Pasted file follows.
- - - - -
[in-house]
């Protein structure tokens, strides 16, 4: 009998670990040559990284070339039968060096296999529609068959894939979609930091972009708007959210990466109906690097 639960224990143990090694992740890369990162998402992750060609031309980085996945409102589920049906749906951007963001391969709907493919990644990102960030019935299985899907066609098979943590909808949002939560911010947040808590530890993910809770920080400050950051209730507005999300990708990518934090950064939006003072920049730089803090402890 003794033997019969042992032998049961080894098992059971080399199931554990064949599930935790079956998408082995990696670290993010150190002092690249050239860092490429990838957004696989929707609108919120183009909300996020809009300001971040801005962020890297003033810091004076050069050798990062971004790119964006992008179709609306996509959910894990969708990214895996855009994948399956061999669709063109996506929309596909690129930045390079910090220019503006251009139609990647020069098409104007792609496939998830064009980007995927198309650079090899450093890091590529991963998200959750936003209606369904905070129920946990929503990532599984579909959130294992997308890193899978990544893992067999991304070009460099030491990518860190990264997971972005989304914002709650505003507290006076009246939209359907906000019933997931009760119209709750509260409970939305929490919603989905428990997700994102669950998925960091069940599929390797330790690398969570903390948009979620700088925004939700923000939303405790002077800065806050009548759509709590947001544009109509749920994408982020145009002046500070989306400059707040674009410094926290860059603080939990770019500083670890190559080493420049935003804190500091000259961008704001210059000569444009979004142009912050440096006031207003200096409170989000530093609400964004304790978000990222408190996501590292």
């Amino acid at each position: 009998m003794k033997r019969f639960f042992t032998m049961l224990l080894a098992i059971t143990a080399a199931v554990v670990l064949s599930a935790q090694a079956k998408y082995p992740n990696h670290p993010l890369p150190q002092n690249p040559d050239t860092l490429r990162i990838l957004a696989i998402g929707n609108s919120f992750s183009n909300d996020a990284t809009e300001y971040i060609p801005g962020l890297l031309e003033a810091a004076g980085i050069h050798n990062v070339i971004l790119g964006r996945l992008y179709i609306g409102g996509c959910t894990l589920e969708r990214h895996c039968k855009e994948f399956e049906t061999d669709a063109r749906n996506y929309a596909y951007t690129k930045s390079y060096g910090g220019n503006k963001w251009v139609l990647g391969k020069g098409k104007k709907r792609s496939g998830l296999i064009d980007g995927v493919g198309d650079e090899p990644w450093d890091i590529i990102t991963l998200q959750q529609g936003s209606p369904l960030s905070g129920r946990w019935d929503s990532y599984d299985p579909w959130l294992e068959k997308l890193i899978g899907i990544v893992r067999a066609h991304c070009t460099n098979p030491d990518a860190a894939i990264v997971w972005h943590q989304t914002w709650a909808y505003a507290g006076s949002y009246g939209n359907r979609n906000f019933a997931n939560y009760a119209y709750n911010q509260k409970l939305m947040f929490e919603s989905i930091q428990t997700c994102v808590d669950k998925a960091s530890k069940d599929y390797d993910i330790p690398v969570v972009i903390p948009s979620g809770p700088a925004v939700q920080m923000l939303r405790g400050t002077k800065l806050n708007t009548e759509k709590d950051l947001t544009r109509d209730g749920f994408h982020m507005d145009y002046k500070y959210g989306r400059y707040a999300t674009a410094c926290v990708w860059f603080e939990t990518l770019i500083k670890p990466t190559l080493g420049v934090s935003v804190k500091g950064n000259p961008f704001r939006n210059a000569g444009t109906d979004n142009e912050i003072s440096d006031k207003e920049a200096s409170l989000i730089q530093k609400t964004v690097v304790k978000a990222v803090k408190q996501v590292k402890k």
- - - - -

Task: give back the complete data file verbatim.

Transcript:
[in-house]
């Protein structure tokens, strides 16, 4: 009998670990040559990284070339039968060096296999529609068959894939979609930091972009708007959210990466109906690097 639960224990143990090694992740890369990162998402992750060609031309980085996945409102589920049906749906951007963001391969709907493919990644990102960030019935299985899907066609098979943590909808949002939560911010947040808590530890993910809770920080400050950051209730507005999300990708990518934090950064939006003072920049730089803090402890 003794033997019969042992032998049961080894098992059971080399199931554990064949599930935790079956998408082995990696670290993010150190002092690249050239860092490429990838957004696989929707609108919120183009909300996020809009300001971040801005962020890297003033810091004076050069050798990062971004790119964006992008179709609306996509959910894990969708990214895996855009994948399956061999669709063109996506929309596909690129930045390079910090220019503006251009139609990647020069098409104007792609496939998830064009980007995927198309650079090899450093890091590529991963998200959750936003209606369904905070129920946990929503990532599984579909959130294992997308890193899978990544893992067999991304070009460099030491990518860190990264997971972005989304914002709650505003507290006076009246939209359907906000019933997931009760119209709750509260409970939305929490919603989905428990997700994102669950998925960091069940599929390797330790690398969570903390948009979620700088925004939700923000939303405790002077800065806050009548759509709590947001544009109509749920994408982020145009002046500070989306400059707040674009410094926290860059603080939990770019500083670890190559080493420049935003804190500091000259961008704001210059000569444009979004142009912050440096006031207003200096409170989000530093609400964004304790978000990222408190996501590292």
């Amino acid at each position: 009998m003794k033997r019969f639960f042992t032998m049961l224990l080894a098992i059971t143990a080399a199931v554990v670990l064949s599930a935790q090694a079956k998408y082995p992740n990696h670290p993010l890369p150190q002092n690249p040559d050239t860092l490429r990162i990838l957004a696989i998402g929707n609108s919120f992750s183009n909300d996020a990284t809009e300001y971040i060609p801005g962020l890297l031309e003033a810091a004076g980085i050069h050798n990062v070339i971004l790119g964006r996945l992008y179709i609306g409102g996509c959910t894990l589920e969708r990214h895996c039968k855009e994948f399956e049906t061999d669709a063109r749906n996506y929309a596909y951007t690129k930045s390079y060096g910090g220019n503006k963001w251009v139609l990647g391969k020069g098409k104007k709907r792609s496939g998830l296999i064009d980007g995927v493919g198309d650079e090899p990644w450093d890091i590529i990102t991963l998200q959750q529609g936003s209606p369904l960030s905070g129920r946990w019935d929503s990532y599984d299985p579909w959130l294992e068959k997308l890193i899978g899907i990544v893992r067999a066609h991304c070009t460099n098979p030491d990518a860190a894939i990264v997971w972005h943590q989304t914002w709650a909808y505003a507290g006076s949002y009246g939209n359907r979609n906000f019933a997931n939560y009760a119209y709750n911010q509260k409970l939305m947040f929490e919603s989905i930091q428990t997700c994102v808590d669950k998925a960091s530890k069940d599929y390797d993910i330790p690398v969570v972009i903390p948009s979620g809770p700088a925004v939700q920080m923000l939303r405790g400050t002077k800065l806050n708007t009548e759509k709590d950051l947001t544009r109509d209730g749920f994408h982020m507005d145009y002046k500070y959210g989306r400059y707040a999300t674009a410094c926290v990708w860059f603080e939990t990518l770019i500083k670890p990466t190559l080493g420049v934090s935003v804190k500091g950064n000259p961008f704001r939006n210059a000569g444009t109906d979004n142009e912050i003072s440096d006031k207003e920049a200096s409170l989000i730089q530093k609400t964004v690097v304790k978000a990222v803090k408190q996501v590292k402890k």